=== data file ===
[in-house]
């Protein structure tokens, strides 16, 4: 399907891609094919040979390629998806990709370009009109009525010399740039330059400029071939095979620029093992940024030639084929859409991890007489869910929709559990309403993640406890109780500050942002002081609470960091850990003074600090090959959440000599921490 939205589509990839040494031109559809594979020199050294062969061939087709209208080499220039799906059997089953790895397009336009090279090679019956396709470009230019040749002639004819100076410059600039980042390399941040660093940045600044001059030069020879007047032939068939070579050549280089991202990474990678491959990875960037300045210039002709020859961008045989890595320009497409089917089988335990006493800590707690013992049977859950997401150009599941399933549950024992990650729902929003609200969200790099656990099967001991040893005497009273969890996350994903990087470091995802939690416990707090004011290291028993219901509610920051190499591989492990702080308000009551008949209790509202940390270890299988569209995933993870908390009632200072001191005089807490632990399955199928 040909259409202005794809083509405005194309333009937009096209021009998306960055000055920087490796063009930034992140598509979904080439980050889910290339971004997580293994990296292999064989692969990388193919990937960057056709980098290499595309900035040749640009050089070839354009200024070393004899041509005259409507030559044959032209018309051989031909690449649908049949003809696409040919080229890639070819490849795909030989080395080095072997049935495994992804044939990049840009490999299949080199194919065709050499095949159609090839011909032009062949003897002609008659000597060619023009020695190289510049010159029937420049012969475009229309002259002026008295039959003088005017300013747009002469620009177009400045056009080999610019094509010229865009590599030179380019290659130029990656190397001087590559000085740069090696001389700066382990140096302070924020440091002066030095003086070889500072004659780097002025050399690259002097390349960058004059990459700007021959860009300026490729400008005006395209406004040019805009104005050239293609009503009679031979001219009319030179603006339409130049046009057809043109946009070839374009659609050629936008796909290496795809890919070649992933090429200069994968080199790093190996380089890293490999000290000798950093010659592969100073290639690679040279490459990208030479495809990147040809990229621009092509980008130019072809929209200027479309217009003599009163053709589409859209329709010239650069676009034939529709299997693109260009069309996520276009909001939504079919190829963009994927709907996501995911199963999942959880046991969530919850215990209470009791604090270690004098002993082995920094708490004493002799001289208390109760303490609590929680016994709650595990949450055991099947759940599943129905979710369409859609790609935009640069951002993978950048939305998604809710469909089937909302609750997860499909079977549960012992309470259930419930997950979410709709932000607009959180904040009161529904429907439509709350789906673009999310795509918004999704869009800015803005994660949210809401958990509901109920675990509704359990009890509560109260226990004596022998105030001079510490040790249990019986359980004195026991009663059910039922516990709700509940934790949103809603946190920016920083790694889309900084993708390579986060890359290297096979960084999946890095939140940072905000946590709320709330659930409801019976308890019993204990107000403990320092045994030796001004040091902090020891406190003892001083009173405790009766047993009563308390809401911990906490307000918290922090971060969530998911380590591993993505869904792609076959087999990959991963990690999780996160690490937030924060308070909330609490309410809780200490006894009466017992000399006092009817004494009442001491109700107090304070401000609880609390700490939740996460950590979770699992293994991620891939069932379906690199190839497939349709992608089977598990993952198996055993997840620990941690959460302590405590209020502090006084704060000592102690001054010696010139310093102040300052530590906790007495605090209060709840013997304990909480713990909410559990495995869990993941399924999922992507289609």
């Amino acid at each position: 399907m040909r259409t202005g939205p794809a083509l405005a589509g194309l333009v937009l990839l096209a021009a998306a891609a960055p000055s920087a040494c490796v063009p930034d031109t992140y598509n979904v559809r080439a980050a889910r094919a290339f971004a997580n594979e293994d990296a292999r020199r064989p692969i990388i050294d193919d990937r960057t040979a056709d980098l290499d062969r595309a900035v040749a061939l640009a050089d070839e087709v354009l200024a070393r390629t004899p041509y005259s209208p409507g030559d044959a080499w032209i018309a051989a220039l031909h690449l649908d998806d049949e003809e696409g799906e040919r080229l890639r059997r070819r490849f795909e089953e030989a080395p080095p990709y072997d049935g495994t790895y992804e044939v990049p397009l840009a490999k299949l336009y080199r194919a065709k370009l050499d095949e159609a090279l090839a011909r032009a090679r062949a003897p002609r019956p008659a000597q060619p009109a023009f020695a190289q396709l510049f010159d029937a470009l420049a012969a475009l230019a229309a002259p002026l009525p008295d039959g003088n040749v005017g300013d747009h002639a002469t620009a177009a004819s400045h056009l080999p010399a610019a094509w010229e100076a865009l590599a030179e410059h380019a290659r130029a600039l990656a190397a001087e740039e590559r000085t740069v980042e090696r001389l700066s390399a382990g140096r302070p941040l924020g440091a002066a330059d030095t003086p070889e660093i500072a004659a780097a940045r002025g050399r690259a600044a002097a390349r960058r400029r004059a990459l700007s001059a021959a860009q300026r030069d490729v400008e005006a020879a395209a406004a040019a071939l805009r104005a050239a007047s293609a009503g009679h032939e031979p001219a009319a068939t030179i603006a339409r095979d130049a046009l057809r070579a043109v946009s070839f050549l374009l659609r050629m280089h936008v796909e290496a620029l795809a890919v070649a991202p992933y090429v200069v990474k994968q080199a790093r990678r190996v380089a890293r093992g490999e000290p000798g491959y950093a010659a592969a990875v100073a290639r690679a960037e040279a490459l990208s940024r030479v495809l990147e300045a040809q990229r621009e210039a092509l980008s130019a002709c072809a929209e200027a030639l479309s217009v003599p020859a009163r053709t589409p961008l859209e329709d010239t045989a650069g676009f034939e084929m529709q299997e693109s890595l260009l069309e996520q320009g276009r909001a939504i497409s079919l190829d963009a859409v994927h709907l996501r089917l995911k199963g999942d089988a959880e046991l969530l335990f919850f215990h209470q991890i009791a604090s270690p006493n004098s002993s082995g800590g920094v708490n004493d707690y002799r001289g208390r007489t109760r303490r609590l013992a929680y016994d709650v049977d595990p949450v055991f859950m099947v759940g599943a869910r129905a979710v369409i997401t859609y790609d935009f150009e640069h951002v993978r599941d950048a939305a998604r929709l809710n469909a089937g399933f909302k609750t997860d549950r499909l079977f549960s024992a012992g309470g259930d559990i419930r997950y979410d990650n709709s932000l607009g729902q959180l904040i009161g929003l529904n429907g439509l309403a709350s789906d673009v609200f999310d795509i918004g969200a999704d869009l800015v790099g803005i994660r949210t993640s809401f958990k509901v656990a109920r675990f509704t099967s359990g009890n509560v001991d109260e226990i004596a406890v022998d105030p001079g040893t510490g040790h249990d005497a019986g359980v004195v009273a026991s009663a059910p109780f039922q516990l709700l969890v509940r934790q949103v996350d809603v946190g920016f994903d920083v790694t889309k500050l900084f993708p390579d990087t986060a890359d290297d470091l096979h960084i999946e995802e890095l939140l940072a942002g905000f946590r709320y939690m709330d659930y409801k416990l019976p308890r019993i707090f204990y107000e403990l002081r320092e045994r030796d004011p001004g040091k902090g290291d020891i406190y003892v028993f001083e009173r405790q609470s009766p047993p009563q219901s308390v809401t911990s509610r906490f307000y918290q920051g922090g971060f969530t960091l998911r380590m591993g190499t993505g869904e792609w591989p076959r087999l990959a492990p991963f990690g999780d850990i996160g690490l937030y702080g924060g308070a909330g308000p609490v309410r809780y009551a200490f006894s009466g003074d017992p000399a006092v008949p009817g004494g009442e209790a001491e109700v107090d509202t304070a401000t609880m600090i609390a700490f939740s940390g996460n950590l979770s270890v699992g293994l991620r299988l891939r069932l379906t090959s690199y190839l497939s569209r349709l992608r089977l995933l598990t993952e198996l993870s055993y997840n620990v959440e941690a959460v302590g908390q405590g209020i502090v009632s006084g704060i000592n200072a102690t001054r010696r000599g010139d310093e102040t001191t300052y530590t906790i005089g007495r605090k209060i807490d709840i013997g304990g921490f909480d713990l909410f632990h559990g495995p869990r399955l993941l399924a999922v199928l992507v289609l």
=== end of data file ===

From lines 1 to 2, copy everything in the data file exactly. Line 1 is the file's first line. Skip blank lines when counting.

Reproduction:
[in-house]
């Protein structure tokens, strides 16, 4: 399907891609094919040979390629998806990709370009009109009525010399740039330059400029071939095979620029093992940024030639084929859409991890007489869910929709559990309403993640406890109780500050942002002081609470960091850990003074600090090959959440000599921490 939205589509990839040494031109559809594979020199050294062969061939087709209208080499220039799906059997089953790895397009336009090279090679019956396709470009230019040749002639004819100076410059600039980042390399941040660093940045600044001059030069020879007047032939068939070579050549280089991202990474990678491959990875960037300045210039002709020859961008045989890595320009497409089917089988335990006493800590707690013992049977859950997401150009599941399933549950024992990650729902929003609200969200790099656990099967001991040893005497009273969890996350994903990087470091995802939690416990707090004011290291028993219901509610920051190499591989492990702080308000009551008949209790509202940390270890299988569209995933993870908390009632200072001191005089807490632990399955199928 040909259409202005794809083509405005194309333009937009096209021009998306960055000055920087490796063009930034992140598509979904080439980050889910290339971004997580293994990296292999064989692969990388193919990937960057056709980098290499595309900035040749640009050089070839354009200024070393004899041509005259409507030559044959032209018309051989031909690449649908049949003809696409040919080229890639070819490849795909030989080395080095072997049935495994992804044939990049840009490999299949080199194919065709050499095949159609090839011909032009062949003897002609008659000597060619023009020695190289510049010159029937420049012969475009229309002259002026008295039959003088005017300013747009002469620009177009400045056009080999610019094509010229865009590599030179380019290659130029990656190397001087590559000085740069090696001389700066382990140096302070924020440091002066030095003086070889500072004659780097002025050399690259002097390349960058004059990459700007021959860009300026490729400008005006395209406004040019805009104005050239293609009503009679031979001219009319030179603006339409130049046009057809043109946009070839374009659609050629936008796909290496795809890919070649992933090429200069994968080199790093190996380089890293490999000290000798950093010659592969100073290639690679040279490459990208030479495809990147040809990229621009092509980008130019072809929209200027479309217009003599009163053709589409859209329709010239650069676009034939529709299997693109260009069309996520276009909001939504079919190829963009994927709907996501995911199963999942959880046991969530919850215990209470009791604090270690004098002993082995920094708490004493002799001289208390109760303490609590929680016994709650595990949450055991099947759940599943129905979710369409859609790609935009640069951002993978950048939305998604809710469909089937909302609750997860499909079977549960012992309470259930419930997950979410709709932000607009959180904040009161529904429907439509709350789906673009999310795509918004999704869009800015803005994660949210809401958990509901109920675990509704359990009890509560109260226990004596022998105030001079510490040790249990019986359980004195026991009663059910039922516990709700509940934790949103809603946190920016920083790694889309900084993708390579986060890359290297096979960084999946890095939140940072905000946590709320709330659930409801019976308890019993204990107000403990320092045994030796001004040091902090020891406190003892001083009173405790009766047993009563308390809401911990906490307000918290922090971060969530998911380590591993993505869904792609076959087999990959991963990690999780996160690490937030924060308070909330609490309410809780200490006894009466017992000399006092009817004494009442001491109700107090304070401000609880609390700490939740996460950590979770699992293994991620891939069932379906690199190839497939349709992608089977598990993952198996055993997840620990941690959460302590405590209020502090006084704060000592102690001054010696010139310093102040300052530590906790007495605090209060709840013997304990909480713990909410559990495995869990993941399924999922992507289609």